Wednesday, July 1, 2009

July is World Carshare month on World Streets

July is World Carshare month on World Streets. What exactly does that mean and what might it mean for all of us here? In truth we have no clear idea at this point as to how this is going to play out, other than to use this great new medium that is World Streets in collaboration with the World Carshare Consortium which has been looking into this issues in a collaborative international expert forum since 1997. Let's see what happens when we put two good sustainability tools together.

Carsharing: the missing link in your city's sustainable transport system

The World Carshare Consortium is a free, cooperative, independent, international communications program supports carsharing projects and programs, worldwide. Since 1997 it offers a convenient place on the web to gather and share information and independent views on projects and approaches, past, present and planned future, freely and easily available to all comers. Today it serves as an information and exchange point for some 460 members coming if form more than thirty countries.

Why does the New Mobility Agenda support a concept that may to some appear to be so off-beat and marginal as carsharing? Simple! We think it's a great, sustainable, practical mobility idea whose time has come and whose potential impact is quite simply huge. Carsharing: the missing link in your city's sustainable transport system.

But carsharing is not yet a universal phenomenon as it should be. It is our firm belief that these is not one city, note one community even on this planet that should not be taking a careful look at carsharing. A better way to get around.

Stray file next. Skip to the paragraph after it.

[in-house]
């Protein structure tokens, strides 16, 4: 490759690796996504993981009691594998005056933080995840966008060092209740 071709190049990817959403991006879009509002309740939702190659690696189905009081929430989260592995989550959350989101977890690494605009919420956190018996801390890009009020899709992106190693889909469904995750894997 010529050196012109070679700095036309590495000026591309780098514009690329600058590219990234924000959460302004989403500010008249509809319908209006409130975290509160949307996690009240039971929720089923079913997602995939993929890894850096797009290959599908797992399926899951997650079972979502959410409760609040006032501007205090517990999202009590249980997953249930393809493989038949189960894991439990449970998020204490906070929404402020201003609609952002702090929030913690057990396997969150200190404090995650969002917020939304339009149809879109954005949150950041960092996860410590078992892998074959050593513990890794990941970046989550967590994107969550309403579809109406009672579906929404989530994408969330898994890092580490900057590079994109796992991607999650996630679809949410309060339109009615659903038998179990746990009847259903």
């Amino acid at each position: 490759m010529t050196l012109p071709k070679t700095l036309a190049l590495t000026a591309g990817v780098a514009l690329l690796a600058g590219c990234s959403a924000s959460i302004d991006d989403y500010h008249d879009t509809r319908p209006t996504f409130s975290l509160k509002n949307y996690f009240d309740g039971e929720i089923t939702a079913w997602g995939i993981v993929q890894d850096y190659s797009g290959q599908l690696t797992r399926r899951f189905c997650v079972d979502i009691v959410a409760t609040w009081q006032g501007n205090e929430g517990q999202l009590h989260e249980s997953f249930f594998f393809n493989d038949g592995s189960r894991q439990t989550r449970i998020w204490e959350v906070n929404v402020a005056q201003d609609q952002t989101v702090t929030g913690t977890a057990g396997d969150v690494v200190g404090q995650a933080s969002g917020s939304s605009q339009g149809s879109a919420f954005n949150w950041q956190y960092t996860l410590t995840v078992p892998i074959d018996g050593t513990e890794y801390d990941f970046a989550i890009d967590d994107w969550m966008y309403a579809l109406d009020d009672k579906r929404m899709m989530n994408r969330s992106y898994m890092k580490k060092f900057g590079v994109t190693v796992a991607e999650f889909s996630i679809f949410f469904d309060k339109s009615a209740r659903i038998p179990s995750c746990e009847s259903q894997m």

The following map showing people who came into the Consortium website this morning illustrates both the accomplishment and the challenge . . . we now have to get together to fill in all those empty white swaths. Let's see if we can now put World Streets and others to this great and worthy task.


July - Carsharing Month on World Streets

Our goal for the month is to see if we can encourage and publish at least two or three good articles each week over the month, and quite possibly if we are lucky one a day. After all the world has lots of carsharing in its future and if we can't help the world to understand that, well we are not doing our job.

Now we are counting on you to join in on this. So start to think about your contribution. Bear in mind that our readers come from many different places and while they are undeniably sharp when it comes to matters of sustainable transport, their knowledge of carsharing will often be a bit patchy.

Here are some of the kinds themes we would like to see addressed over the month.

• Outstanding public sector programs, research, etc. that are showing the way
• Cities that understand and are giving strong examples
• What can national programs, agencies do to support and speed the penetration of good carshare projects?
• Ideas for smaller community and even rural carsharing
• Carsharing in Global South cities
• What’s going on in Japan?
• How come no carsharing in China, India and South East Asia? (And when do we start?)
• The sociology of carsharing
• Who carshares?
• Carsharing on university and business campuses
• Combining carsharing and ride sharing
• iPhone et al one-click access to carshare use
• Does the future belong to Zip, Hertz, Avis, etc.?
• Coming carshare events where they can come and learn for themselves
• What about a list of outstanding carshare consultants available to work with you
• And update our World Carshare supplier list as well
• Outstanding reports and publications (critically presented of course).
• Bad News Department: I am sure you will have some candidates there
• Personal essay on experience with carsharing – learning, adaptation
• Videos

The idea is that after a month of total emersion (well almost) in a swirling sea of world carsharing, our readers are going to come away with a pretty sophisticated understanding of how this works and can work in their cities (and in their own lives)

So pitch in, do your bit, and reap the benefits of open teamwork.

Eric Britton, Editor

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